Both as a volunteer and a plant ecologist, Anne has been active with the Florida Native Plant Society for nearly 40 years, serving as President of the organization and its 4,000 members throughout the state. In environmental circles, she is known as the go-to person for native plant care and selection.
Anne now serves as Plant Ecologist for Family Lands Remembered, where she consults on native plant restoration, vegetation assessments in native plant communities, native plant selection for urban and residential areas, and ecological and biological research support.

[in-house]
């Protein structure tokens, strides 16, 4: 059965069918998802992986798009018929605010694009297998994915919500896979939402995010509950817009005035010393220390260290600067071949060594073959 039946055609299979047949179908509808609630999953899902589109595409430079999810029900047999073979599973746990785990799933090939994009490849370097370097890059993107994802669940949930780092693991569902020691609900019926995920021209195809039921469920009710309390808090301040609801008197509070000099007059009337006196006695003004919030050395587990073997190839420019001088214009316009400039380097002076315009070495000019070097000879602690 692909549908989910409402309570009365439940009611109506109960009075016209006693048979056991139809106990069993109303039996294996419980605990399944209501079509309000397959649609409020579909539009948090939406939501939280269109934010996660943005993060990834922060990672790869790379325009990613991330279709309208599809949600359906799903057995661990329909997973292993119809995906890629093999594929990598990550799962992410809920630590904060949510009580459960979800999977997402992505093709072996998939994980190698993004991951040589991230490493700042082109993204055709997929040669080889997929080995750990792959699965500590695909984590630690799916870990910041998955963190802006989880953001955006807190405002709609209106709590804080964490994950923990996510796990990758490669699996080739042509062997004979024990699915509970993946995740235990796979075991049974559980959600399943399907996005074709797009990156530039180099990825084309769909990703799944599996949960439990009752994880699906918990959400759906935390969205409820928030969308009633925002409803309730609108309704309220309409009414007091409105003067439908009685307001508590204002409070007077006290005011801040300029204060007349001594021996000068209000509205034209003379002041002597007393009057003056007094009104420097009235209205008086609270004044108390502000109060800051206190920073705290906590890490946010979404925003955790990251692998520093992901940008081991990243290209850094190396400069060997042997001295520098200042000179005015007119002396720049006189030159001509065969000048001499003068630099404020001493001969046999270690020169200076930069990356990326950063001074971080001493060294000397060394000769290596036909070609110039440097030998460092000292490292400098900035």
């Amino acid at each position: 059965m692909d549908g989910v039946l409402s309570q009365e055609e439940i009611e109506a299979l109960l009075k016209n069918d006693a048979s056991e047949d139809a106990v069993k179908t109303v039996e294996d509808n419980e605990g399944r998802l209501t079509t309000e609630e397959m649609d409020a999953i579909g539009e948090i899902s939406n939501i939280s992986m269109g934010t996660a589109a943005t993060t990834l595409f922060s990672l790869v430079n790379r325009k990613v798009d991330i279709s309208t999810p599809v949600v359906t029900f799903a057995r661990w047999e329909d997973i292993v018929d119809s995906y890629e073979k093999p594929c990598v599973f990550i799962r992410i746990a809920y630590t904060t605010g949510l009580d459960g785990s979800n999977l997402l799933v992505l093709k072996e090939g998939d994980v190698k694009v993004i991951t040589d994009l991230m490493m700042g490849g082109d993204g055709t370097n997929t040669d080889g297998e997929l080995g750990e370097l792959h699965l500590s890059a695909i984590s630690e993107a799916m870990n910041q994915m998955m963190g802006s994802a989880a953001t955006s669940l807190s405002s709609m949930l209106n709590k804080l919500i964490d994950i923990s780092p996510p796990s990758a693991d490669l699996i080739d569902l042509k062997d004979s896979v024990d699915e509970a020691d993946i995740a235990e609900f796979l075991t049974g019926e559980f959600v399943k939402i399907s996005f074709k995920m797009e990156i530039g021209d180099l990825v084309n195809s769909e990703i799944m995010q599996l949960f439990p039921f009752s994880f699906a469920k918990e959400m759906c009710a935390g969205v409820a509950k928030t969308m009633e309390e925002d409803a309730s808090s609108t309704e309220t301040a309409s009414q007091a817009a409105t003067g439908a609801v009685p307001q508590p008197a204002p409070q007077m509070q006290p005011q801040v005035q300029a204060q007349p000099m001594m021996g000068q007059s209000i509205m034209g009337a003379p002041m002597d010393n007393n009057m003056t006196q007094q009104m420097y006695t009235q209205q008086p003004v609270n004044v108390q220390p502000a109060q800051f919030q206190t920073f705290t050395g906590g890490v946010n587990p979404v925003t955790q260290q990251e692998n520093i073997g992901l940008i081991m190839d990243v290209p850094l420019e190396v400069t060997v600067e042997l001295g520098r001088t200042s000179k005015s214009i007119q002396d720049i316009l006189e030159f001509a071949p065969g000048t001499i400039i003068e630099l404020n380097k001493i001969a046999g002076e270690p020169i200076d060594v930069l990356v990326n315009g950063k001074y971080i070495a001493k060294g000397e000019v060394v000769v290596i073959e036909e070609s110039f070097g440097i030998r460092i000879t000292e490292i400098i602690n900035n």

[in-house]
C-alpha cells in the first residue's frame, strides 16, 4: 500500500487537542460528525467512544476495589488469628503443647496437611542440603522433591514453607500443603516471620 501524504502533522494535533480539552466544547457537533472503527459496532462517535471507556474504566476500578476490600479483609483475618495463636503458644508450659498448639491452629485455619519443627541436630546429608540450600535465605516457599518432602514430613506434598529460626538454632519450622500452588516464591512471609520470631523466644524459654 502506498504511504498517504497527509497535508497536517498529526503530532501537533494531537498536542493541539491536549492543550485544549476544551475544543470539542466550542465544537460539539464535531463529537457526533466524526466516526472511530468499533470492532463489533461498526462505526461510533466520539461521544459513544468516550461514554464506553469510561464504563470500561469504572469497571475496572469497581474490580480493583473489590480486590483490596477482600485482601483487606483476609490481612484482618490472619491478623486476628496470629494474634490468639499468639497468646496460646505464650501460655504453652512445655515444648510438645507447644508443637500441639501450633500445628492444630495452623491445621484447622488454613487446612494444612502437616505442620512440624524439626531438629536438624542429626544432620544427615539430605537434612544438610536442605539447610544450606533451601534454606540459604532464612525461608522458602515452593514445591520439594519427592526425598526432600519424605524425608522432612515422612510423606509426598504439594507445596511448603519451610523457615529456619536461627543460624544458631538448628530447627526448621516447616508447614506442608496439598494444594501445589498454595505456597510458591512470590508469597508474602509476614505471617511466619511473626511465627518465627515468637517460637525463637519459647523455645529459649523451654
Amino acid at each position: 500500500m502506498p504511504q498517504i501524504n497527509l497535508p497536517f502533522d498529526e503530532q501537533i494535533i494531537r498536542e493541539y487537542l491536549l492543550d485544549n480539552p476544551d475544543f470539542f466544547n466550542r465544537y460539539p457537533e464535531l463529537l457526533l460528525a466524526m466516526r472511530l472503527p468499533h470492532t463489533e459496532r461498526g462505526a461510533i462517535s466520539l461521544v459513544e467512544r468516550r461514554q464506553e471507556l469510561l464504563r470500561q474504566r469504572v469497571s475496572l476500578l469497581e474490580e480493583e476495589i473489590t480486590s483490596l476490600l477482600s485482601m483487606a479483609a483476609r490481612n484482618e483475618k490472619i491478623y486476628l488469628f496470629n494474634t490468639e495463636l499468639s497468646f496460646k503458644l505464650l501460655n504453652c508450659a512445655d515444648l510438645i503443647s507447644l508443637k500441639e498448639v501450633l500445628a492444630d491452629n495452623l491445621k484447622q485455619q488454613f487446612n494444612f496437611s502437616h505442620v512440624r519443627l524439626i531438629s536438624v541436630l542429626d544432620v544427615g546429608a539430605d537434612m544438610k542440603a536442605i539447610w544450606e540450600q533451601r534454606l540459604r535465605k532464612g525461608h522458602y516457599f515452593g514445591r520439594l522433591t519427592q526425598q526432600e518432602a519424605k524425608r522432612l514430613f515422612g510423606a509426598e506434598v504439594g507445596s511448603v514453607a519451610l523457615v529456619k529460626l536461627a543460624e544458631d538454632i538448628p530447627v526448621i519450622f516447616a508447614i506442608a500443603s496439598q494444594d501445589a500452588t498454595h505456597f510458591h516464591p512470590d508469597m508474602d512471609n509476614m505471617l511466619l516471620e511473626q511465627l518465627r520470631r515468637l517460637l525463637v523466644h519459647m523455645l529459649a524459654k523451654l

Crediting the mentors who urged her to further her education, Anne returns that favor by encouraging young people to become interested in their environment and environmental issues. A grandmother of ten and an advocate for youth, she is likely to have a group of students with her when she attends environmental meetings so they can develop the passion she feels about the world around us. Some of her “kids” have themselves gone on to earn Master’s and Ph.D.’s in Ecology.
Dr. Anne Cox has an extensive record of publications, and her client list reads like a Who’s Who in Florida environmental efforts.